Coaching is the phrase “de jour”. Everyone is suddenly a coach these days. Many people I know who used to call themselves “consultants” or “counsellors” are now calling themselves “coaches” and the feedback from people that have been on some “coaching” course, these courses seem to be just counselling courses with a different name.

Why? Because coaching is HOT right now, it is the big thing of the moment, I am sure something will come and takes its place at some point in the future, but right now, for some reason coaching is where it is at. So you are getting a lot of people jumping on the “coaching” bandwagon to try and make a buck.

And who can blame them?

The problem is with everyone running round calling themselves coaches now, there is a confusion about what a coach actually does.

So, I thought in this post, I very briefly go through the 3 fields; “coaching”, “counselling” and “consulting” and describe what makes each of them what they are.

I once heard that you consult with an organisation and coach an individual. Which is not a bad way of looking at things. They are both focus on the same thing: outputs. However, the way you go about consulting is very different to how you go about coaching.

With consulting (in it’s purest sense) a consultant goes into an organisation, looks around, does an assessment and makes recommendations, the organisation then can either choose to, or not to follow up on those recommendations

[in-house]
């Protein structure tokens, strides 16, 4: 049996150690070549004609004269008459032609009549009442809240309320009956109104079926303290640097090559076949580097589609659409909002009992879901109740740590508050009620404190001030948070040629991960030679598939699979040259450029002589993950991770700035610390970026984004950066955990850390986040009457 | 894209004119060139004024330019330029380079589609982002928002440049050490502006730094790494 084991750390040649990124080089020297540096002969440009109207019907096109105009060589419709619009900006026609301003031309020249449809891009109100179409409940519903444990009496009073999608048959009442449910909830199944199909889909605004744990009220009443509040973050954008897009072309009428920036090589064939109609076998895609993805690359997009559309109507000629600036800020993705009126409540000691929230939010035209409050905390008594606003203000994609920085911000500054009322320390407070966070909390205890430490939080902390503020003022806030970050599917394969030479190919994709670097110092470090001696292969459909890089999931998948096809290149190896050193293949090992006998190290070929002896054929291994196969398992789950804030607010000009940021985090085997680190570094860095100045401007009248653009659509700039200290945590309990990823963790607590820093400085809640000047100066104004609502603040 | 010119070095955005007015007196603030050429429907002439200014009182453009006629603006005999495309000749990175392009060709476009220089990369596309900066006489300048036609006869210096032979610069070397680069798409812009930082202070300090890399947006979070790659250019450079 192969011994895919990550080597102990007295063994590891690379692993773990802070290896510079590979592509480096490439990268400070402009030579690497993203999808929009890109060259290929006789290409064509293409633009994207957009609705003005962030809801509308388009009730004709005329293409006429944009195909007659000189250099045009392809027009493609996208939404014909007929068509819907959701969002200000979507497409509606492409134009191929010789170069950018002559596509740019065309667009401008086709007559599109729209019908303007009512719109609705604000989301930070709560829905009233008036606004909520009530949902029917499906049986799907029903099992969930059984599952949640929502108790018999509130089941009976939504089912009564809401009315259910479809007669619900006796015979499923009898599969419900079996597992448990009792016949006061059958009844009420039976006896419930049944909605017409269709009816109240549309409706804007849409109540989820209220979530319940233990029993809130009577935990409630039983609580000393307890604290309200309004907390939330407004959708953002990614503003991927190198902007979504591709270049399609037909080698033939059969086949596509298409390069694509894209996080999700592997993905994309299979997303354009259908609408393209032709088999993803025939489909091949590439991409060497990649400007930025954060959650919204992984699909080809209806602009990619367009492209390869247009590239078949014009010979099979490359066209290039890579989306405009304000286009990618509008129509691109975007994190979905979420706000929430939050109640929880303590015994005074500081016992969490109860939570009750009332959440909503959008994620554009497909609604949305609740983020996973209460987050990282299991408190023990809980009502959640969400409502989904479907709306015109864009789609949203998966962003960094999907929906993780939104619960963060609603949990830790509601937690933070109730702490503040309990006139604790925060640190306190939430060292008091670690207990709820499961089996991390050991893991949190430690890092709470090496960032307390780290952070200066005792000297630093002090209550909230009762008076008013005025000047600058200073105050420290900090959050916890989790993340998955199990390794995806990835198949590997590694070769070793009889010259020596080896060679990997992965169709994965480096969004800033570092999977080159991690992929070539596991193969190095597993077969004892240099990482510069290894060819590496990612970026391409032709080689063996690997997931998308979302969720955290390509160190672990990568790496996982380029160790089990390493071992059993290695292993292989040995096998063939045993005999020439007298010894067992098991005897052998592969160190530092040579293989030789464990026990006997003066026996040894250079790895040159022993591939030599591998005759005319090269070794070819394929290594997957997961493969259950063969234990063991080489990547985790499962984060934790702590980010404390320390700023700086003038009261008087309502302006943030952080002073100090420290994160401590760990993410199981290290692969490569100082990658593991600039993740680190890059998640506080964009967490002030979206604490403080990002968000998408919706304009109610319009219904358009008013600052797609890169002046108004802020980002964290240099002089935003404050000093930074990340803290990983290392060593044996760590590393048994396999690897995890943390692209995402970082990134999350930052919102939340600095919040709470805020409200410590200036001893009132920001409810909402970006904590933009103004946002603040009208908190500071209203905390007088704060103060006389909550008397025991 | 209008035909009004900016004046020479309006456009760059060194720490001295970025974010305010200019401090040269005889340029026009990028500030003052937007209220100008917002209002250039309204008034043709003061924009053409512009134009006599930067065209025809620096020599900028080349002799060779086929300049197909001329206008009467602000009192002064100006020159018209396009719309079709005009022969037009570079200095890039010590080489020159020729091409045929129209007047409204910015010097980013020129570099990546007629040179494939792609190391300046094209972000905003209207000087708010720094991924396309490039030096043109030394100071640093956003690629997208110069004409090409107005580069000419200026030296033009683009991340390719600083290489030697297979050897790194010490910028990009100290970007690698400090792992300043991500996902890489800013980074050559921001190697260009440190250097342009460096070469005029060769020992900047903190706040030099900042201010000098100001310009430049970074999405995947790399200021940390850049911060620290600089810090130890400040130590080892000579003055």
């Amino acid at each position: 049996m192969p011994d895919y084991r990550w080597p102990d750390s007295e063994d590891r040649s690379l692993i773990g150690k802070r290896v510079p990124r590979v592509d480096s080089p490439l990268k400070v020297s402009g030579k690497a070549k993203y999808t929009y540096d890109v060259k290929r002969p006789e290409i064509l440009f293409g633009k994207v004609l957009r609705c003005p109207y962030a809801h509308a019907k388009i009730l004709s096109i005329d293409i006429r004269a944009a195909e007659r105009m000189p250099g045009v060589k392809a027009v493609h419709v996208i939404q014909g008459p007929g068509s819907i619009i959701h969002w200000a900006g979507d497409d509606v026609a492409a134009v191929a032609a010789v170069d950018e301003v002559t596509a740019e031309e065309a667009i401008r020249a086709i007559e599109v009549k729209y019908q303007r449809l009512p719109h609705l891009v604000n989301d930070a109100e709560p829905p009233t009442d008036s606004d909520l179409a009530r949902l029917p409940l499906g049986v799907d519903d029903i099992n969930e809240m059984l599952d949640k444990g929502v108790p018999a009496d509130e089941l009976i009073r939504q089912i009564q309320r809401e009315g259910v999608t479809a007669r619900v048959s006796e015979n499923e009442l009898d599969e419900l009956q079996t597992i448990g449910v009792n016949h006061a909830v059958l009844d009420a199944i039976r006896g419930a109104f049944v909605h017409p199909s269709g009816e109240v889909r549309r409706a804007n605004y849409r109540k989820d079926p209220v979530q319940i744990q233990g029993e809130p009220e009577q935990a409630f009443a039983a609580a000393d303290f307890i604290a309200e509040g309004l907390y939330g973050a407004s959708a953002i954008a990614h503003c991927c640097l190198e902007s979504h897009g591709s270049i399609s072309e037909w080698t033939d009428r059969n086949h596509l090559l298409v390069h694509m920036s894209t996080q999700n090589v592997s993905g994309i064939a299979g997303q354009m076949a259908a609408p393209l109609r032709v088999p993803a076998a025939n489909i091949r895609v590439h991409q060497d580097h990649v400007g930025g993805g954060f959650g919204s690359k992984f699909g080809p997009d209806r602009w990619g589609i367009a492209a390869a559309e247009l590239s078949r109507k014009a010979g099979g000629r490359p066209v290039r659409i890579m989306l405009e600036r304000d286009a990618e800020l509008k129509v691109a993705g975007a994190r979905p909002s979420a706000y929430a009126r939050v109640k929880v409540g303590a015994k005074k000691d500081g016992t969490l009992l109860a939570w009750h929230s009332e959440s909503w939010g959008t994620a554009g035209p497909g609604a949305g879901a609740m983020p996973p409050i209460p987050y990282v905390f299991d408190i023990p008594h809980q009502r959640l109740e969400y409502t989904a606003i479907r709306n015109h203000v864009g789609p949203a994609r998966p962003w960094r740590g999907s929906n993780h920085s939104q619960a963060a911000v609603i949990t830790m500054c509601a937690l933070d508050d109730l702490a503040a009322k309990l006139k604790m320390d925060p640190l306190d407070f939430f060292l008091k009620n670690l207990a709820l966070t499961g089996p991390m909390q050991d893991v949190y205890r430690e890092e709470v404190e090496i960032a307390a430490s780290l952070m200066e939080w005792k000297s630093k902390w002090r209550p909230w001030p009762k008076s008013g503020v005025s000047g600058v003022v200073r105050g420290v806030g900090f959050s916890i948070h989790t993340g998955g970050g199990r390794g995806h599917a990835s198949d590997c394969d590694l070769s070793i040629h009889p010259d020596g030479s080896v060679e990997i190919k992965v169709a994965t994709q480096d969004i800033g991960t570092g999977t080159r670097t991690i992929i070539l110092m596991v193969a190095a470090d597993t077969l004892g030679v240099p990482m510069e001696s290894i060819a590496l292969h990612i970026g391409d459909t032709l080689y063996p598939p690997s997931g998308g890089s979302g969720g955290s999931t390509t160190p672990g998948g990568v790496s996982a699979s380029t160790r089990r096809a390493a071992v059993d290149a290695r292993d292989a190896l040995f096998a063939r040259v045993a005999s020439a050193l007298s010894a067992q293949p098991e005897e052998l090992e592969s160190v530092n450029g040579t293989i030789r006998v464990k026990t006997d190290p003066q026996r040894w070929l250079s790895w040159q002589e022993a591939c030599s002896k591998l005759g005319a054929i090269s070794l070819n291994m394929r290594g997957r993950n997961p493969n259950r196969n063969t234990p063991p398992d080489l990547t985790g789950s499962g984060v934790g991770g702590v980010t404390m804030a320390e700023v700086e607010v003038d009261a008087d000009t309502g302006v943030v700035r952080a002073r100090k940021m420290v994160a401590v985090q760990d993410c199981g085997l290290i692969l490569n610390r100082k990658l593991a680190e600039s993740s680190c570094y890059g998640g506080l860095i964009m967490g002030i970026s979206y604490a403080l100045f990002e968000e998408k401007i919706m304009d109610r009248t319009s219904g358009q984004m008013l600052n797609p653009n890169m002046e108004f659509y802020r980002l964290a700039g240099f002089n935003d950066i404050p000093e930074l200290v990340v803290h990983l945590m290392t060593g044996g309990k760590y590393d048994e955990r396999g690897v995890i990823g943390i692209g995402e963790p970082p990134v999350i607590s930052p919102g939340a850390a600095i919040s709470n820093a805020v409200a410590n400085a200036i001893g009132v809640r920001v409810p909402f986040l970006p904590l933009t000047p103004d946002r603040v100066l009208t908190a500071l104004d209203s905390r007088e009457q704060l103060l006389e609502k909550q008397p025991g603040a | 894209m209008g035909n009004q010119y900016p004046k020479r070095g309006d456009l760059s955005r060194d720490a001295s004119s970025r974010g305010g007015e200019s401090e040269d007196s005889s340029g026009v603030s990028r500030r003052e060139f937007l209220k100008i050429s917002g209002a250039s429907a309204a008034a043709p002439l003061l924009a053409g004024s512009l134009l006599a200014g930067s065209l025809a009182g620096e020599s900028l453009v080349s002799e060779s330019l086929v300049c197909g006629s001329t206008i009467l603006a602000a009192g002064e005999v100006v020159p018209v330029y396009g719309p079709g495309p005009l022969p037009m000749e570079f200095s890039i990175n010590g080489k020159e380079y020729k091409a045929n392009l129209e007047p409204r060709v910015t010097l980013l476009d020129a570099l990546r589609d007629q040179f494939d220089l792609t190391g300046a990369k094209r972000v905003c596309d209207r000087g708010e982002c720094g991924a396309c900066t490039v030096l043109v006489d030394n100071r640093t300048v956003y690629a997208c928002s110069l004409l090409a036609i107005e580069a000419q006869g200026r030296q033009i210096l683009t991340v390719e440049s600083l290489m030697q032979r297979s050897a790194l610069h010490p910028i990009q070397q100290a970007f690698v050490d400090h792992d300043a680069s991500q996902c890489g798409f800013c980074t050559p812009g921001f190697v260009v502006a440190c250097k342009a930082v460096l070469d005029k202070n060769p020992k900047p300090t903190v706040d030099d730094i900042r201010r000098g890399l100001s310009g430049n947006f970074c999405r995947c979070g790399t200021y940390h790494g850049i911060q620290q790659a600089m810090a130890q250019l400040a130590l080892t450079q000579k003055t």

Counselling and coaching, on the surface, can seem very similar, the structure of a counselling and coaching sessions are almost the same (hence, I think, why a lot of coaching training just seems to try and wedge counselling ideas into the coaching “box”).

The difference between coaching and counselling is the area of focus. Counselling focuses much more on peoples feelings and is often remedial in it’s approach (helping people undo negative emotional associations).

Counselling is often unfairly maligned by the “self development” field. Mostly by people who don’t understand it. I know some very good counsellors who have got very good results.

And finally: Coaching
I have left the definition of coaching last so hopefully you can see how it differs from both consultancy and counselling.

Coaching is a one to one process (although I have seen it done in small groups) that focuses on peoples behaviour and the output of that behaviour.

Contrary to some people’s opinion (and marketing literature), there is no one “right way”, or single process to coaching (although there are recognised and effective techniques that are generally used), it should be treated as a function, and that function is to be an extra bit of the clients brain, to help them get clear about what they want and the criteria for that, so that the client can make clearer and better choices. How you do that is really up to you, coaching is a discipline and an art, not a science!